In collaboration, Eduige and Unulfo plan Bertarido's rescue, she secretly passing him a sword, Unulfo determined to lead him through a secret garden passage to his son, Rondelinda and escape. However, when he comes to guide Bertarido to safety, in the dark room where he lies Bertarido mistakes the intruder as one of Grimoaldo's henchmen come to kill him, and he stabs Unulfo, who, although badly wounded, still pulls Bertarido to safety.
Grimoaldo, meanwhile is in deep torment. All that he has sought has slipped his fingers. His first love Eudige has rejected him and Rodelinda has declared him a monster. Power has not fulfilled him, and he is tormented by conscience and his dark deeds. Finding him in such despair, Garibaldo his disgusted with his lack of will and determines to put a sword through his heart. At that very moment Bertarido and his family are passing, and the former king leaps into action, killing Garibaldo and, in so doing, saving Grimoaldo's life.
Recognizing his position, Grimoaldo is only too happy to give up the throne to its rightful king. Turning again to Eudige she finally accepts his apologies, and the happy survivors sing in celebration of the future.
Just recounting this breathless plot nearly exhausts me. One by one each of the major performers sing marvelous arias revealing their feelings and situations. This production was particularly blessed with the glorious soprano of Renée Fleming who premiered Rodelinda at the
Met in 2004. Both countertenors were splendid, while Stephanie Blythe performed with her usual high artistry. The surprise of the opera, to me, was the tenor voice of Joseph Kaiser, who as the opera proceeded changed in both costume and voice from a seemingly pompous and puffed up murderer to a handsome man of sorrow and conscience. It was a remarkably revealing performance both in its musical expression and acting abilities.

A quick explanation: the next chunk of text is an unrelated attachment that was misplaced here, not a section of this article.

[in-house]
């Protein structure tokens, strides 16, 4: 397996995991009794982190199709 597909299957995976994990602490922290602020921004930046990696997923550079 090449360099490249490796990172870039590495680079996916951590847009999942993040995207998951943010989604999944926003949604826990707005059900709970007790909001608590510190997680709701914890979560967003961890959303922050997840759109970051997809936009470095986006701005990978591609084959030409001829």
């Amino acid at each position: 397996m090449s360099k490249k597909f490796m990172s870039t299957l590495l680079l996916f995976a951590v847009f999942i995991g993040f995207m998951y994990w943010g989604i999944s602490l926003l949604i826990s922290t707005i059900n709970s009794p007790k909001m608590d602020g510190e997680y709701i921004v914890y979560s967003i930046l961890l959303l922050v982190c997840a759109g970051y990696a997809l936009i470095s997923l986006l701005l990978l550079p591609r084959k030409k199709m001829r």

In all this was a marvelous opera. If only the director, Stephen Wadsworth—who the singers all highly praised—had not felt it necessary to keep everything in motion by bringing in and out ancillary individuals during each aria, and arming his singers with flowerpots, books, even toys which at some point were often flung or crashed into the set. We understand that Handel's arias are structured with a beginning theme that elaborated on and repeated several times before returning us again to the original theme to be repeated once again, but that does not mean that we need be continually distracted. If the singers are good enough actors—as all of these were—to revitalize and slightly revise each repeated phrase, the music enwraps us into a kind of trance that works against this production's realist interruptions.
Although the set was quite lovely, and the concept of moving horizontality through different sets across the gigantic Met stage worked well in several scenes, it appeared that the designers and director feared that the audience might fall asleep without the constant interruptions of everyday life. Although he is a powerful storyteller and a masterful dramatist, Handel is not Verdi.
Nonetheless, with such great singers I would love to see the Met look into yet more Handel and other Baroque operas. Rodelinda was a joy.
Los Angeles, December 9, 2011